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Police Chief Resigns in Inkster, Mich., Where Floyd Dent Was Brutally Beaten By Cops

Vicki Yost stepped down effective immediately.

Vicki Yost stepped down effective immediately.

Vicki Yost, police chief of Inkster, Mich., just outside of Detroit, quit her job, just two days after one of her officers was charged with assault in the beating of a motorist after a traffic stop.

The brutal attack on Floyd Dent, a Black man, was recorded on dashcam video. Dent spent several days in the hospital recovering from injuries.

Yost did not offer a reason for her resignation. She had called for an impartial investigation by the department’s internal affairs. This week she described dealing with the experience a “horrible nightmare.”

“The city would like to thank Chief Yost for her services and wish her the best in future endeavors,” said a statement from the local government.

Yost was named interim chief nine months ago after former chief Hilton Napoleon left in July amid city financial troubles, a police force reduced because of budget cuts and rising crime. Hampton at the time said the chief’s job “just became overwhelming.”

Former Inkster police officer William Melendez was videotaped by a police car’s dashboard camera viciously beating Dent after a night-time traffic stop in January.

Several other officers were involved in the assault. The video shows two officers throwing Dent to the ground and Melendez repeatedly punching him in the head.

The retired autoworker spent three days in hospital with broken ribs and other severe injuries.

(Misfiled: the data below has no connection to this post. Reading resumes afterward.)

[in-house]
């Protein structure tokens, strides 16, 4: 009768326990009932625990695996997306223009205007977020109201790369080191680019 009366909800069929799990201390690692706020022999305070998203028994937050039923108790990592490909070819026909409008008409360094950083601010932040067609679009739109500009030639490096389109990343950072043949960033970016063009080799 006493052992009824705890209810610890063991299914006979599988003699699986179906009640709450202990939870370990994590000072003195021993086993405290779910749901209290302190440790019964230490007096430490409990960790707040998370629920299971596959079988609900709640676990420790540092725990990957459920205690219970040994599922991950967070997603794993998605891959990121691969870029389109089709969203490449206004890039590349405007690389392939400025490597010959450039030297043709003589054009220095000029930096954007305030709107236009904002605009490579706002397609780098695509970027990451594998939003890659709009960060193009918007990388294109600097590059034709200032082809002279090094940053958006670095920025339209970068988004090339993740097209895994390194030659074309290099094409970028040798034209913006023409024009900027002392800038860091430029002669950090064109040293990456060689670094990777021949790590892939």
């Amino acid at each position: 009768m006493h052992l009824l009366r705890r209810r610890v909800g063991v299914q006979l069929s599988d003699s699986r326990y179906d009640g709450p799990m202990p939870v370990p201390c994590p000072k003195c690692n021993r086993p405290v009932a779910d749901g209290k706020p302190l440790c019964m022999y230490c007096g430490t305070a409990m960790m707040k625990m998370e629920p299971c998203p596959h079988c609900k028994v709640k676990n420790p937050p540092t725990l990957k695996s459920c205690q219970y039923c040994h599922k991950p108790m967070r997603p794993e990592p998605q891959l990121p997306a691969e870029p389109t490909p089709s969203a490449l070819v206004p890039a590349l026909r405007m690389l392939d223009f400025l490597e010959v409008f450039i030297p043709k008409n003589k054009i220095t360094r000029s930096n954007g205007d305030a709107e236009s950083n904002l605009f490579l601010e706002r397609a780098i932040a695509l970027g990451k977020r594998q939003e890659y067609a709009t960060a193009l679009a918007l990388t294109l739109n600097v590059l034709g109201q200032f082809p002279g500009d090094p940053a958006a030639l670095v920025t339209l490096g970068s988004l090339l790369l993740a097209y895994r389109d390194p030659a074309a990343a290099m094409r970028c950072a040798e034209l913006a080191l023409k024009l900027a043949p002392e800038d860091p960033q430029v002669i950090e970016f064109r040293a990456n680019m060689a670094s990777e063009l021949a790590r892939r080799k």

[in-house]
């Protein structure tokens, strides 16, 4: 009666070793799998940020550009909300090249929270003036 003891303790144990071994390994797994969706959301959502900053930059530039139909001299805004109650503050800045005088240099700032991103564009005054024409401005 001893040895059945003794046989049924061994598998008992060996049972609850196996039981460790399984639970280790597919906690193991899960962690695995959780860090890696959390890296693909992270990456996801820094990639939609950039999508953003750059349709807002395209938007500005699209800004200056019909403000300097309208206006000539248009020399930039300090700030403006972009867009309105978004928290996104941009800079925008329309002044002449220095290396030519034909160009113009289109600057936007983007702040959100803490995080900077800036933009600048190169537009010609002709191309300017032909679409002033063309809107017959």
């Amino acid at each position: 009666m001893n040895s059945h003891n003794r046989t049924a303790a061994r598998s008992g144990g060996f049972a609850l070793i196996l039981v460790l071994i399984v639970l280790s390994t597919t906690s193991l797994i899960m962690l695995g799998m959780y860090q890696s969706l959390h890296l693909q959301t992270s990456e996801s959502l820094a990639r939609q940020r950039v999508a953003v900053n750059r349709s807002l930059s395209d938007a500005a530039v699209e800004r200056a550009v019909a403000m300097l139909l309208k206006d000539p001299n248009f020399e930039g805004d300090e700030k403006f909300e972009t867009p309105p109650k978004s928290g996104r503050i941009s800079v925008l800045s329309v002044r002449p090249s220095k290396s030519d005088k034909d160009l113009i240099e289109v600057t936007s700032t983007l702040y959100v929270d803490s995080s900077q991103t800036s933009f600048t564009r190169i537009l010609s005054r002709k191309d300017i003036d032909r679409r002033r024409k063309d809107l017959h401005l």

Melendez was fired from the police department last week. On Monday, he was charged with assault and misconduct by the Wayne County prosecutor.

Police say Dent refused to stop and had cocaine in his car, but Dent has rejected the accusations, saying he was racially profiled by police for being Black. The dashboard videotape appears to show Melendez, nicknamed “Robocop,” placing a bag of drugs in Dent’s car.

Police mistreatment of African-Americans has been an ongoing concern. A recent poll found a significant distrust of police in the United States, especially among Blacks, who believe police unfairly target minorities and often lie for their own interests.

Dent’s attorney, Greg Rohl, commended the prosecutor for charging Melendez, but said other officers should be charged, too.

“I would like to see others … held accountable for their actions,” Rohl said. “Others stood by and did nothing or were complacent in trying to” frame Dent. Dent will pursue a civil lawsuit, he added.





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